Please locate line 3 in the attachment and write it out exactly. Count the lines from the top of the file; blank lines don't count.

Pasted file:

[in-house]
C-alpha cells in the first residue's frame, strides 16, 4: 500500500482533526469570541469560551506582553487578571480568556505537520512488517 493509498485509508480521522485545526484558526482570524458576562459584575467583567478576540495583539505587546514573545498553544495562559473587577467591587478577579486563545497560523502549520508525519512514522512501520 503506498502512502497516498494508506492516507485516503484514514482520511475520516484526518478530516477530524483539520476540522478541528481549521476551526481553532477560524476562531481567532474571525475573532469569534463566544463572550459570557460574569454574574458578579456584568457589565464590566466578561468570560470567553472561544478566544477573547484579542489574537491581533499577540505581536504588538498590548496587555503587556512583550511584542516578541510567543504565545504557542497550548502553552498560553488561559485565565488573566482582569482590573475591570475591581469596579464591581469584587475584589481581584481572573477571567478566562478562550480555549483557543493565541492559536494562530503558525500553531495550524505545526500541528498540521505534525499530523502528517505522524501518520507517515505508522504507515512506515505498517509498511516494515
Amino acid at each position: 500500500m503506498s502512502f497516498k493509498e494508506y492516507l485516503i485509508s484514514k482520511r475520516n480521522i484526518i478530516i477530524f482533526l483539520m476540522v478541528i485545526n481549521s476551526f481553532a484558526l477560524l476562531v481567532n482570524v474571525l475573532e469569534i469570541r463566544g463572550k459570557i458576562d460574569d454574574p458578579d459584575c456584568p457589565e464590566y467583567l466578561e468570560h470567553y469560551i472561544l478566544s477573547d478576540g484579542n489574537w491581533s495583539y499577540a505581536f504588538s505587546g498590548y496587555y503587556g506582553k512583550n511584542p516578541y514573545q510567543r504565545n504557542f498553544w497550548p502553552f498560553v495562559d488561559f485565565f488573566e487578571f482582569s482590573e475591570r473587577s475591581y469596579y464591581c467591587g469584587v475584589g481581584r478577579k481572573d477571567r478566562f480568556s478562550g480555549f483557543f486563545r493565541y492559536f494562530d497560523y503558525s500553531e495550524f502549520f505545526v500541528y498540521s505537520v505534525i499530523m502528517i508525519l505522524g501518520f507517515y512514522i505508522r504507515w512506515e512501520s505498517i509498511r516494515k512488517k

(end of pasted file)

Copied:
Amino acid at each position: 500500500m503506498s502512502f497516498k493509498e494508506y492516507l485516503i485509508s484514514k482520511r475520516n480521522i484526518i478530516i477530524f482533526l483539520m476540522v478541528i485545526n481549521s476551526f481553532a484558526l477560524l476562531v481567532n482570524v474571525l475573532e469569534i469570541r463566544g463572550k459570557i458576562d460574569d454574574p458578579d459584575c456584568p457589565e464590566y467583567l466578561e468570560h470567553y469560551i472561544l478566544s477573547d478576540g484579542n489574537w491581533s495583539y499577540a505581536f504588538s505587546g498590548y496587555y503587556g506582553k512583550n511584542p516578541y514573545q510567543r504565545n504557542f498553544w497550548p502553552f498560553v495562559d488561559f485565565f488573566e487578571f482582569s482590573e475591570r473587577s475591581y469596579y464591581c467591587g469584587v475584589g481581584r478577579k481572573d477571567r478566562f480568556s478562550g480555549f483557543f486563545r493565541y492559536f494562530d497560523y503558525s500553531e495550524f502549520f505545526v500541528y498540521s505537520v505534525i499530523m502528517i508525519l505522524g501518520f507517515y512514522i505508522r504507515w512506515e512501520s505498517i509498511r516494515k512488517k